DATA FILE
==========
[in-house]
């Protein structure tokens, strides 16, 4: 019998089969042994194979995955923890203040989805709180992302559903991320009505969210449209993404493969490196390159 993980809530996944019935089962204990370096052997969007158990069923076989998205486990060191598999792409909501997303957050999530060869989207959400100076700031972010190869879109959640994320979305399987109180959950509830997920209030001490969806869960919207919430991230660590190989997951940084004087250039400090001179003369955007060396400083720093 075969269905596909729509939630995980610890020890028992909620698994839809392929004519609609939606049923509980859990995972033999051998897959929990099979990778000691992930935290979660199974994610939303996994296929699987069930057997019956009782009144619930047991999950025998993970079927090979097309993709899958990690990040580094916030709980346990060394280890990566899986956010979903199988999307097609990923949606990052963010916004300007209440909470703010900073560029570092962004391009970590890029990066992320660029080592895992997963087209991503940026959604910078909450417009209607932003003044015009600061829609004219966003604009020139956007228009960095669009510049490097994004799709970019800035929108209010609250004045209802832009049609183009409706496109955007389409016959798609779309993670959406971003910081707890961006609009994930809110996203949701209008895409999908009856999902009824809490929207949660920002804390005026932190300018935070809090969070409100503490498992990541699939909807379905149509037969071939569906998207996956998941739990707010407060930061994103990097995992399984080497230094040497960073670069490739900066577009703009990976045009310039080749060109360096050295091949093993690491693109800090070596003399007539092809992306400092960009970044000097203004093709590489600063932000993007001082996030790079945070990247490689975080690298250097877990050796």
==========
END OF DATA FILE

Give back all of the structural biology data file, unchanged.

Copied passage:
[in-house]
């Protein structure tokens, strides 16, 4: 019998089969042994194979995955923890203040989805709180992302559903991320009505969210449209993404493969490196390159 993980809530996944019935089962204990370096052997969007158990069923076989998205486990060191598999792409909501997303957050999530060869989207959400100076700031972010190869879109959640994320979305399987109180959950509830997920209030001490969806869960919207919430991230660590190989997951940084004087250039400090001179003369955007060396400083720093 075969269905596909729509939630995980610890020890028992909620698994839809392929004519609609939606049923509980859990995972033999051998897959929990099979990778000691992930935290979660199974994610939303996994296929699987069930057997019956009782009144619930047991999950025998993970079927090979097309993709899958990690990040580094916030709980346990060394280890990566899986956010979903199988999307097609990923949606990052963010916004300007209440909470703010900073560029570092962004391009970590890029990066992320660029080592895992997963087209991503940026959604910078909450417009209607932003003044015009600061829609004219966003604009020139956007228009960095669009510049490097994004799709970019800035929108209010609250004045209802832009049609183009409706496109955007389409016959798609779309993670959406971003910081707890961006609009994930809110996203949701209008895409999908009856999902009824809490929207949660920002804390005026932190300018935070809090969070409100503490498992990541699939909807379905149509037969071939569906998207996956998941739990707010407060930061994103990097995992399984080497230094040497960073670069490739900066577009703009990976045009310039080749060109360096050295091949093993690491693109800090070596003399007539092809992306400092960009970044000097203004093709590489600063932000993007001082996030790079945070990247490689975080690298250097877990050796």